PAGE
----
As spring practice began sans James Wilder Jr., there was a sense the sophomore tailback missed a crucial opportunity.
With Devonta Freeman held out due to injury and Chris Thompson limited by a broken hand, Wilder would be the logical benefactor of the lion's share of first-team reps.
But instead of gaining valuable experience, Wilder had to wait for the legal ramifications of an incident with a Leon County deputy, something he admits to holding back his development.
"It affected me," Wilder said. "I think I could have gotten way better if I would have been here."
Wilder made it back before the end of spring ball, settling his legal matters in time for a few practices ahead of Saturday's Spring Game. Though it is now considered a matter in the past, head coach Jimbo Fisher noted the experience caused a change in Wilder's demeanor.
"He was never a bad guy," Fisher began, "it was just his attention to detail on some things... Sometimes when you almost lose the things you love the most and things you like to do, it makes a difference. From that standpoint I think it has changed him; I see a difference and I hope we can maintain that."
Florida State also hopes Wilder will offer performances like the one in the spring game. Although the numbers are tame, the sophomore amassed 32 yards on 11 carries, Wilder was by far the toughest runner on either team. More than a few times the pile was pushed because of Wilder's trademark strength, and he also added a two-yard touchdown catch from EJ Manuel off a play action in the first quarter.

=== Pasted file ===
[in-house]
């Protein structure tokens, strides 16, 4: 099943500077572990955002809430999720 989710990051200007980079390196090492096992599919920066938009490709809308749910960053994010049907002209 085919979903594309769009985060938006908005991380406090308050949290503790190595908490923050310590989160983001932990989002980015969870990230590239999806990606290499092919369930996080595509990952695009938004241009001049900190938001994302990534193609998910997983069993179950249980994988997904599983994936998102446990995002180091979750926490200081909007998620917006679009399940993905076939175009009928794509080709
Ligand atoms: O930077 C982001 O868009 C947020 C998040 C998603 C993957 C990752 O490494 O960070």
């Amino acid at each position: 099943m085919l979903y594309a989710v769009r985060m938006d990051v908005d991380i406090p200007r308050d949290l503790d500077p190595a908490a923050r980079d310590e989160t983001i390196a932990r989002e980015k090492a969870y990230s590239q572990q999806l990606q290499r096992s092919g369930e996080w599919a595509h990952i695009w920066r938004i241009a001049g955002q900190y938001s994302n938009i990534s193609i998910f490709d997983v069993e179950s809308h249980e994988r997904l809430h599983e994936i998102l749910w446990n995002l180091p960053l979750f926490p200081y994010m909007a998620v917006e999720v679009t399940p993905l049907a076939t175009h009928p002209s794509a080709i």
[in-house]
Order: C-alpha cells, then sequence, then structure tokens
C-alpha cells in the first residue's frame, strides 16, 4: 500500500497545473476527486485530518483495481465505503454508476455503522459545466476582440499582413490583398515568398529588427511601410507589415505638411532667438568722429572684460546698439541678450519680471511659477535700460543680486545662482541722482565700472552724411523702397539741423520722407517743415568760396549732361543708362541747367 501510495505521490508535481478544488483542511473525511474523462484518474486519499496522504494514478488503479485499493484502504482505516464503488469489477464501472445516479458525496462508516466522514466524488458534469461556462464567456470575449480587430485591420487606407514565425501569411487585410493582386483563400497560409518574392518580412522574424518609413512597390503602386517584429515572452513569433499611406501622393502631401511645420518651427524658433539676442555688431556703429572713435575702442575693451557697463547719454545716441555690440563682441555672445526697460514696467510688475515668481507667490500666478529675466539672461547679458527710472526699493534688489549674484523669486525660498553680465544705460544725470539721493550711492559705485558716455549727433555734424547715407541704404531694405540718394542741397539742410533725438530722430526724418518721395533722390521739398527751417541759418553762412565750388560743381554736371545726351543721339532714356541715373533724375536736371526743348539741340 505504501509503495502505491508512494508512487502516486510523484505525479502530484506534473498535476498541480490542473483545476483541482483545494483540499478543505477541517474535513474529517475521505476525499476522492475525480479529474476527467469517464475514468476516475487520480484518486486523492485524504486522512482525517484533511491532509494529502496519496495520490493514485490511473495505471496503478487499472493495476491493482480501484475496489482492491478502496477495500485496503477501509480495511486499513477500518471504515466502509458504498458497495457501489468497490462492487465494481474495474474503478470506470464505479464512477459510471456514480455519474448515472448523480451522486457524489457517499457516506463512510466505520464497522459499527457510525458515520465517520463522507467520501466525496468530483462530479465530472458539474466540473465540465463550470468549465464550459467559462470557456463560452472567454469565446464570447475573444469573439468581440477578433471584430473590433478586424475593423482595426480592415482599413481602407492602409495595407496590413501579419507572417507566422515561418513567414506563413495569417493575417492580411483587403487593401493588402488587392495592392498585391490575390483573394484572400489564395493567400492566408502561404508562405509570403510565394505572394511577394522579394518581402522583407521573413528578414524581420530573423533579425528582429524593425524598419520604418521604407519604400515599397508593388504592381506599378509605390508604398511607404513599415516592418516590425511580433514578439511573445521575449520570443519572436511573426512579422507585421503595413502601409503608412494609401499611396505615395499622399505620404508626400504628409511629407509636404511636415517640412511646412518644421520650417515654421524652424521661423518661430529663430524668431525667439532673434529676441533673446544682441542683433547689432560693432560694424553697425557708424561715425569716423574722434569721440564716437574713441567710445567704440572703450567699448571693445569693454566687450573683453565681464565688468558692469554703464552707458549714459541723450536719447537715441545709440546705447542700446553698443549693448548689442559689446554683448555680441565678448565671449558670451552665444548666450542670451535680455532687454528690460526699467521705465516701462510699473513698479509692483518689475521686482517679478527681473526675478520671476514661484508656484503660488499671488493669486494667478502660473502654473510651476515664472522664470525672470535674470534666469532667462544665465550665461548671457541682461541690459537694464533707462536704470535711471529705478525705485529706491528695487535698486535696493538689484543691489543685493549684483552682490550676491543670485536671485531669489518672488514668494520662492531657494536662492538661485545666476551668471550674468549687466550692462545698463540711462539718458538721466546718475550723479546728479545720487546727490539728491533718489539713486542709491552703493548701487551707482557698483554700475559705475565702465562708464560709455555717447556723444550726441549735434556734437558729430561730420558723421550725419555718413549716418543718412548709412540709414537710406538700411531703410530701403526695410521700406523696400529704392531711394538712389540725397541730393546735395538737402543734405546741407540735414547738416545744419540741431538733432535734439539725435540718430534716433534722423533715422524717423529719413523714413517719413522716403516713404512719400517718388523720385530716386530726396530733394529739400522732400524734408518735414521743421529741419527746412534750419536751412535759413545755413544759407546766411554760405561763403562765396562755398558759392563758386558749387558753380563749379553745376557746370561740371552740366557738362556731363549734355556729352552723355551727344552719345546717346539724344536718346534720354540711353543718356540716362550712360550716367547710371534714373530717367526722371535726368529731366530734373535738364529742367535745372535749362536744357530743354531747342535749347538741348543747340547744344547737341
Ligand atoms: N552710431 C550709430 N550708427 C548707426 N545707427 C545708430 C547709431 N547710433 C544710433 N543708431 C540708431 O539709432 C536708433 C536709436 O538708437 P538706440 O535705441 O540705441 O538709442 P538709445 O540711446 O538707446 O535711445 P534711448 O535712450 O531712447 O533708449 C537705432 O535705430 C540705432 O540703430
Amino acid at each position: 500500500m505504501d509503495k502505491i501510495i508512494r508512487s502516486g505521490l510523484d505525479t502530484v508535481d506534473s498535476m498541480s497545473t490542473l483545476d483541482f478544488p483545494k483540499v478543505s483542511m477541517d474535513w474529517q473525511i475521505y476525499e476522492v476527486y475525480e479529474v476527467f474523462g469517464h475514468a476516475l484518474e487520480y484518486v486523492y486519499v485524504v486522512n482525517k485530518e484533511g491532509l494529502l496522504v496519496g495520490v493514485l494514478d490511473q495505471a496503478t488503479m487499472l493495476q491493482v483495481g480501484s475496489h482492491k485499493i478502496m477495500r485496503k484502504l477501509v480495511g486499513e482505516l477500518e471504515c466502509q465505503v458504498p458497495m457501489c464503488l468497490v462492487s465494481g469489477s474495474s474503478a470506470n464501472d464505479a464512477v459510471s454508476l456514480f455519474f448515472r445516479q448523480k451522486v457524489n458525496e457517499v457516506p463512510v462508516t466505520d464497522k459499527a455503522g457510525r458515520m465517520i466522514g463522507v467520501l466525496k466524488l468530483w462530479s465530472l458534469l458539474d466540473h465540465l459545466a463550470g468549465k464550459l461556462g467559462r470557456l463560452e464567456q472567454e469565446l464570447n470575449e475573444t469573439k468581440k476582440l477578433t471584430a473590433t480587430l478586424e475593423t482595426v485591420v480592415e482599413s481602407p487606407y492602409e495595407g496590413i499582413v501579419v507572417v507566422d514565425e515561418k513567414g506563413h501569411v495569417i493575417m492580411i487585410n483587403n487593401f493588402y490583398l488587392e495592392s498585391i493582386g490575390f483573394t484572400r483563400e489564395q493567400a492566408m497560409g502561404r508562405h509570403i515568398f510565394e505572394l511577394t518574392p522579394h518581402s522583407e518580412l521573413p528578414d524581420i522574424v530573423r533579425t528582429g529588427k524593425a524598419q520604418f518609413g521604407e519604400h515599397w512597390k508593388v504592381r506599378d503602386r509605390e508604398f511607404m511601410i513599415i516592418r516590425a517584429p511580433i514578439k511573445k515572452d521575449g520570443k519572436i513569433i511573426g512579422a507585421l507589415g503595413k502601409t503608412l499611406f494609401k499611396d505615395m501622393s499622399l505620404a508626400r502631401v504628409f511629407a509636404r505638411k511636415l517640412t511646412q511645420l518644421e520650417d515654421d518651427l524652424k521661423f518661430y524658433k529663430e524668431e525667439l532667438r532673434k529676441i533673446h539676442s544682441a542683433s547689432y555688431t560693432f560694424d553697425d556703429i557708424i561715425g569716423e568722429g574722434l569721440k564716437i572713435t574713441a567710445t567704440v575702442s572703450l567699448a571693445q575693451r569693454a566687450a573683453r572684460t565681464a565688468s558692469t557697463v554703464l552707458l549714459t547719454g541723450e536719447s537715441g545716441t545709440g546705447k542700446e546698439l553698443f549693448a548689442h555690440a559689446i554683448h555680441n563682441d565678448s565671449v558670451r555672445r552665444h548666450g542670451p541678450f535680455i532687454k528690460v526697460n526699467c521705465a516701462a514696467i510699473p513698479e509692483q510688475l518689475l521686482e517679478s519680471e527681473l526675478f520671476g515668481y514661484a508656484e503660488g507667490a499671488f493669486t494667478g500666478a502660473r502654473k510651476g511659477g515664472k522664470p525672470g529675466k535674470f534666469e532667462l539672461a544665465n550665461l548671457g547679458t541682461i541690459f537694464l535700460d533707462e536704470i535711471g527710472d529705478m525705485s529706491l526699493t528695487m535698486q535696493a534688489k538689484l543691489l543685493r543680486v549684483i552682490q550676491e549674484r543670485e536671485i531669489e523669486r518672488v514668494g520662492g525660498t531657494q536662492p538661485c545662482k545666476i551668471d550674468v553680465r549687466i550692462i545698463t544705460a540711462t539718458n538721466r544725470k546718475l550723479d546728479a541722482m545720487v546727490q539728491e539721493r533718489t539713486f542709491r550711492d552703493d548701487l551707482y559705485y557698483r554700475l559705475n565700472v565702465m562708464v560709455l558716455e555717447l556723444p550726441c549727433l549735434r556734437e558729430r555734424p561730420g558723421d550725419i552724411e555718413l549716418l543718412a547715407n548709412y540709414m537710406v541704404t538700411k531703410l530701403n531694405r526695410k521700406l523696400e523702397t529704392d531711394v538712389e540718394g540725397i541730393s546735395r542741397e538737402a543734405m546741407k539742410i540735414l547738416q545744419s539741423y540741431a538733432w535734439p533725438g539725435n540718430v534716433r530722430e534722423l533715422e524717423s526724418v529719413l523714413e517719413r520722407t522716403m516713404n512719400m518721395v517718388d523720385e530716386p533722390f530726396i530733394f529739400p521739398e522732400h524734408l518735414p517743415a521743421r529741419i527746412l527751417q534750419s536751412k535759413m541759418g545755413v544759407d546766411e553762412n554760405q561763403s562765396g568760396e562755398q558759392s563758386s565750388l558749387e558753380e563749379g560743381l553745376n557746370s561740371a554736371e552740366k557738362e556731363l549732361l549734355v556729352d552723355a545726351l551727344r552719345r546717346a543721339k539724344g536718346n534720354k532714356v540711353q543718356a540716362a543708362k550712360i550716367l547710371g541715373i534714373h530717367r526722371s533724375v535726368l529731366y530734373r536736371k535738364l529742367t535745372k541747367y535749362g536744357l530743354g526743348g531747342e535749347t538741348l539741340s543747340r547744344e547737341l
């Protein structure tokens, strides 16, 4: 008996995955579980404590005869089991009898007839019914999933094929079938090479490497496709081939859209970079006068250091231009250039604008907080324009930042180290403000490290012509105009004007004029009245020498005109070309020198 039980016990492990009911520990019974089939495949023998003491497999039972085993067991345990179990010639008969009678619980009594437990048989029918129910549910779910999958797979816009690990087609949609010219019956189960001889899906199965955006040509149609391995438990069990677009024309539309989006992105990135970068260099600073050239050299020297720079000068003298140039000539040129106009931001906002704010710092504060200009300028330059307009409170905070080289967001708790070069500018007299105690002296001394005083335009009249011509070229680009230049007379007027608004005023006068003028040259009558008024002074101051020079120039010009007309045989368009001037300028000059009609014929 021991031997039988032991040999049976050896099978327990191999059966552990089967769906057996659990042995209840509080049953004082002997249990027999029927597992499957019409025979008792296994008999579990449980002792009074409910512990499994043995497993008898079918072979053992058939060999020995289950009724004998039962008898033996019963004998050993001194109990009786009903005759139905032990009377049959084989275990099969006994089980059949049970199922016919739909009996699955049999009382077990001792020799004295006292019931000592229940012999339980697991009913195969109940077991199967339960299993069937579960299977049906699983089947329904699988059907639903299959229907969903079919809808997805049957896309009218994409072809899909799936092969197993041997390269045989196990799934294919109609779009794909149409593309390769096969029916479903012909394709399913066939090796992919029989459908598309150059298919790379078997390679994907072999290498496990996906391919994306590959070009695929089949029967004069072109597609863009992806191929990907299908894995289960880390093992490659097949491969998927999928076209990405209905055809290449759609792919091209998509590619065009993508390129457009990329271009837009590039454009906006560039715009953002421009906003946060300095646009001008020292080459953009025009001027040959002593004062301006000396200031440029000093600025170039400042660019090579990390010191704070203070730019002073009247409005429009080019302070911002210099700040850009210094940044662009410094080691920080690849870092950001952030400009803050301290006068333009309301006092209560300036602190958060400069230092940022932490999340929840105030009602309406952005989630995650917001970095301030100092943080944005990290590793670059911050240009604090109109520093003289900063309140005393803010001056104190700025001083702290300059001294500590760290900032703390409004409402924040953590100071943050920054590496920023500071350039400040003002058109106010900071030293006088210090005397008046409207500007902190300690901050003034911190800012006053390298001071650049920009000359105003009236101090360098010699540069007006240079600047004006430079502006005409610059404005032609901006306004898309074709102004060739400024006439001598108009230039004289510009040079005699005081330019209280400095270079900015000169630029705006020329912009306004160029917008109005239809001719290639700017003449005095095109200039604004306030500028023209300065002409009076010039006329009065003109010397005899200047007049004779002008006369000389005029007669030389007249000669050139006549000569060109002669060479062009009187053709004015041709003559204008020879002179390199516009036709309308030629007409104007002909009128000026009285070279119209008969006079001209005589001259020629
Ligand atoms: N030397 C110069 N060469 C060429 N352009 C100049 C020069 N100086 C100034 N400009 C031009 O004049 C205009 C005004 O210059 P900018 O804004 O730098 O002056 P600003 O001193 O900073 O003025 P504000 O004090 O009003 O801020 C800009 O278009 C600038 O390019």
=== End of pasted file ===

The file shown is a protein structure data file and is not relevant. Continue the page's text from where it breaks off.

The biggest number that Wilder took away from the day was his 11 rushes. To have more opportunities to carry the ball than any other player on the team, he said, signals he is doing what is necessary to regain his coaches' trust.
"That tells me he can depend on me and he can count on me and stuff like that," added Wilder. "That's mainly what he always talks about is accountability, so it tells me a lot that he can count on me."
For a team that had issues succeeding in short-yardage situations last season, Wilder is the prime candidate for at least that role in the fall. In addition to his power, the sophomore also flashed some deceiving agility. After catching a swing pass in the flat in the first half, he made a quick juke that sent linebacker Terrance Smith flying by without creating contact.
"Everybody thought he was a pounder," Fisher said. "But you see some wiggle and you see that he catches the ball really well."
All that remains for Wilder, Fisher added, is to learn from his discipline off the field and continue his current on-field development.
"Last year he moved into a new neighborhood," Fisher said. "He was learning his way through the neighborhood but now he's starting to see the ability because he knows what to do and he's playing much faster."
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